|Broadcast area||Lehigh Valley|
|Branding||The New J 105|
|First air date||1946|
|Format||Freeform & College radio|
|Callsign meaning||W James Renwick Hogg|
|Former frequencies||90.5 FM|
WJRH (104.9 FM) is a college radio station licensed to Lafayette College in Easton, Pennsylvania, in the Lehigh Valley region of the United States. It is one of the last college radio stations in the United States that is fully student managed and provides fully freeform programming.
WJRH first established licensure with the Federal Communications Commission (FCC) in 1946, broadcasting under a Class D educational license on 90.5 FM. As FM frequencies grew in demand, the FCC mandated that stations operating in the frequency range currently provided to WJRH increase their power to serve larger audiences. Since WJRH was only to serve the Lafayette community, it was decided to give the frequency to another facility and relocate to its current home frequency, 104.9. WJRH alumnus have become influential individuals in the broadcasting field, ranging from Engineering Directors for networks such as the American Broadcasting Company (ABC), to public broadcasting policy makers.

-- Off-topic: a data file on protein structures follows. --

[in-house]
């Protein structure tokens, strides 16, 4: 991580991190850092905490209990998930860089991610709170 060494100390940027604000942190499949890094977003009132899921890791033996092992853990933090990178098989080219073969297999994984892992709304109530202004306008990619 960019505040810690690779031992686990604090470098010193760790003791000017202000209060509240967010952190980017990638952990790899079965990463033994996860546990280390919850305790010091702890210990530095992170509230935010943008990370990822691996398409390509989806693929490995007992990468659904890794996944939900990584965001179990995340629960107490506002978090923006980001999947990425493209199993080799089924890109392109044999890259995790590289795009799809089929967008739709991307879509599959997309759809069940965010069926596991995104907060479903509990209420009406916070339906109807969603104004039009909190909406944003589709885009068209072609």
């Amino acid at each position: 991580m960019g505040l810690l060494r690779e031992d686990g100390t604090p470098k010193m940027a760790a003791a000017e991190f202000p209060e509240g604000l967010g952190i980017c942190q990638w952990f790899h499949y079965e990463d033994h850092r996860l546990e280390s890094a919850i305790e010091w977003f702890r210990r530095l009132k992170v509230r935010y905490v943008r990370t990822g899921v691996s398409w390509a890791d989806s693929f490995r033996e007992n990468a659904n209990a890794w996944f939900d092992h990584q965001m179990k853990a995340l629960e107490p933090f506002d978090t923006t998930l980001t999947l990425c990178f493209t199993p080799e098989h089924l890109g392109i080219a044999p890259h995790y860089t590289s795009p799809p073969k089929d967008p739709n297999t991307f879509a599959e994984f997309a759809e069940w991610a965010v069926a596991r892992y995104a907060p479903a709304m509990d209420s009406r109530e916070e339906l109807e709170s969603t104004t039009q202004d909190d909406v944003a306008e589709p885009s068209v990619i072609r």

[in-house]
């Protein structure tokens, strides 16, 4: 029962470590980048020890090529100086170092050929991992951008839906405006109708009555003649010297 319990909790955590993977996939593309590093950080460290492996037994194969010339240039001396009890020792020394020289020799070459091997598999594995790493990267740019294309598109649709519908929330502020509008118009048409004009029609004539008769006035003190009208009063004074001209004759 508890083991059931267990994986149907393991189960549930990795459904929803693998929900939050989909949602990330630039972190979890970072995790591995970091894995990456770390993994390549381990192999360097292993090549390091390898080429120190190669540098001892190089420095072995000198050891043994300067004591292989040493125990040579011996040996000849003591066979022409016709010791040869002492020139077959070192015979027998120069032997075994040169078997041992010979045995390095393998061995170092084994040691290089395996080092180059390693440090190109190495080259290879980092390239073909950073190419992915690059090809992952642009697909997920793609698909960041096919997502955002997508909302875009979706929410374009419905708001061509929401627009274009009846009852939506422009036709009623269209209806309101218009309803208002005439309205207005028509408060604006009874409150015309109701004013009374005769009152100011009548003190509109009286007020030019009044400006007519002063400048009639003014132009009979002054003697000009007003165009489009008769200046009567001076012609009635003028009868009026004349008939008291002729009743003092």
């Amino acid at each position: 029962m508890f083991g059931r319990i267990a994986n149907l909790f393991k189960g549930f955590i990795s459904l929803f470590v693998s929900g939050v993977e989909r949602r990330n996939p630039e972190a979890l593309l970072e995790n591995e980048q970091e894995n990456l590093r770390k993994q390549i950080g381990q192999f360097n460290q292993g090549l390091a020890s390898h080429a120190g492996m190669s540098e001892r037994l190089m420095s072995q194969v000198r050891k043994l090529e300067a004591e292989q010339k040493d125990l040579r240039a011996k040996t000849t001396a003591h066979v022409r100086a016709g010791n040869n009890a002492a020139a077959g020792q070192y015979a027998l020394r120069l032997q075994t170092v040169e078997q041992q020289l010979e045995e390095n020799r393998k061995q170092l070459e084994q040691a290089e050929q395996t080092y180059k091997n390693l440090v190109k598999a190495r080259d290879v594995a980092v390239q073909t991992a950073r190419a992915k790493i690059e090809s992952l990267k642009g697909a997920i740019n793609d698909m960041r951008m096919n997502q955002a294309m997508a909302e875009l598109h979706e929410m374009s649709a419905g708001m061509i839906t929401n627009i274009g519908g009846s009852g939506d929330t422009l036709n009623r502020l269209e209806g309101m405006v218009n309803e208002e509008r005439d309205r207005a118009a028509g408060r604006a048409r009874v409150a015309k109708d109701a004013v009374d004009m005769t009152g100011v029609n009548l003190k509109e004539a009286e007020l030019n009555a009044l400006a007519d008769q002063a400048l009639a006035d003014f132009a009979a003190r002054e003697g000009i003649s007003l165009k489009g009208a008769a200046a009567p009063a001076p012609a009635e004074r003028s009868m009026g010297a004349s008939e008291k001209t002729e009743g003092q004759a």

WJRH has been housed for over 30 years in its current location, Hogg Hall. The facility is divided into three sound-proofed rooms. The first is the main DJ studio. This is the control center for all outgoing radio transmissions. Here, DJs can play vinyl records, compact discs (CD), cassette tapes, or carts. The station is currently equipped with a "party DJ" style turntable system for DJs who wish to utilize variable speed turntables or dual-table mixing effects.
The second room is a large studio. Live bands can perform and station guests can be interviewed from this room, with the ability to accommodate up to 8 people at one time. Newly repaired, bands on campus will have the opportunity to display their talents, while allowing DJs to bring more variety to their shows. The third room is a production studio. DJs can record bands in the large studio, mix live feeds from any of Lafayette's sports facilities, or produce promotional "spots" to air during the broadcast day. The end product for recordings is a digital, created by an 8-track digital audio tape (DAT) recorder.